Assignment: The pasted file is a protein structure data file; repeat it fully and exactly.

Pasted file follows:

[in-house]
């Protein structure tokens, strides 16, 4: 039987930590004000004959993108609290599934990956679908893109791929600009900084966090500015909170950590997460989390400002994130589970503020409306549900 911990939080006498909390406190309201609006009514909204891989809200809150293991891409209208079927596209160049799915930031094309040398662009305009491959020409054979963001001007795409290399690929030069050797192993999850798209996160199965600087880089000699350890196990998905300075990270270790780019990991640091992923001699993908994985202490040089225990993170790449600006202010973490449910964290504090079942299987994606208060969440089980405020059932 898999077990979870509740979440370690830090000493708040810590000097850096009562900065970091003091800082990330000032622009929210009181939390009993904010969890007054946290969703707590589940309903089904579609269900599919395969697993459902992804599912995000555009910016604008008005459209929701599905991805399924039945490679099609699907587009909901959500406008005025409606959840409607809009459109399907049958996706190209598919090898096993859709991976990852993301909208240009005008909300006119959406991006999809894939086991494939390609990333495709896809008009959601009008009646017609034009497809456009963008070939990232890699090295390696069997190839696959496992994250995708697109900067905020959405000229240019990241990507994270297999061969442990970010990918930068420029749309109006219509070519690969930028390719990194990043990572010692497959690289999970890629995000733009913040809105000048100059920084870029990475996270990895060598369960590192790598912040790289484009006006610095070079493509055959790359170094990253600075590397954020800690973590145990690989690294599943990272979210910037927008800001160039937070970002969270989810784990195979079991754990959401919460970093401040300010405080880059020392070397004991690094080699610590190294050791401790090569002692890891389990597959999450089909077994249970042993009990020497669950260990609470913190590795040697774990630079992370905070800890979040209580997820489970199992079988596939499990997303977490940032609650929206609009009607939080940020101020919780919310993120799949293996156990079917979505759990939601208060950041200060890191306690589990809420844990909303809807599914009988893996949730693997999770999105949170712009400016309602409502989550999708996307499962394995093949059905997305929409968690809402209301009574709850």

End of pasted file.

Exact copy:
[in-house]
């Protein structure tokens, strides 16, 4: 039987930590004000004959993108609290599934990956679908893109791929600009900084966090500015909170950590997460989390400002994130589970503020409306549900 911990939080006498909390406190309201609006009514909204891989809200809150293991891409209208079927596209160049799915930031094309040398662009305009491959020409054979963001001007795409290399690929030069050797192993999850798209996160199965600087880089000699350890196990998905300075990270270790780019990991640091992923001699993908994985202490040089225990993170790449600006202010973490449910964290504090079942299987994606208060969440089980405020059932 898999077990979870509740979440370690830090000493708040810590000097850096009562900065970091003091800082990330000032622009929210009181939390009993904010969890007054946290969703707590589940309903089904579609269900599919395969697993459902992804599912995000555009910016604008008005459209929701599905991805399924039945490679099609699907587009909901959500406008005025409606959840409607809009459109399907049958996706190209598919090898096993859709991976990852993301909208240009005008909300006119959406991006999809894939086991494939390609990333495709896809008009959601009008009646017609034009497809456009963008070939990232890699090295390696069997190839696959496992994250995708697109900067905020959405000229240019990241990507994270297999061969442990970010990918930068420029749309109006219509070519690969930028390719990194990043990572010692497959690289999970890629995000733009913040809105000048100059920084870029990475996270990895060598369960590192790598912040790289484009006006610095070079493509055959790359170094990253600075590397954020800690973590145990690989690294599943990272979210910037927008800001160039937070970002969270989810784990195979079991754990959401919460970093401040300010405080880059020392070397004991690094080699610590190294050791401790090569002692890891389990597959999450089909077994249970042993009990020497669950260990609470913190590795040697774990630079992370905070800890979040209580997820489970199992079988596939499990997303977490940032609650929206609009009607939080940020101020919780919310993120799949293996156990079917979505759990939601208060950041200060890191306690589990809420844990909303809807599914009988893996949730693997999770999105949170712009400016309602409502989550999708996307499962394995093949059905997305929409968690809402209301009574709850």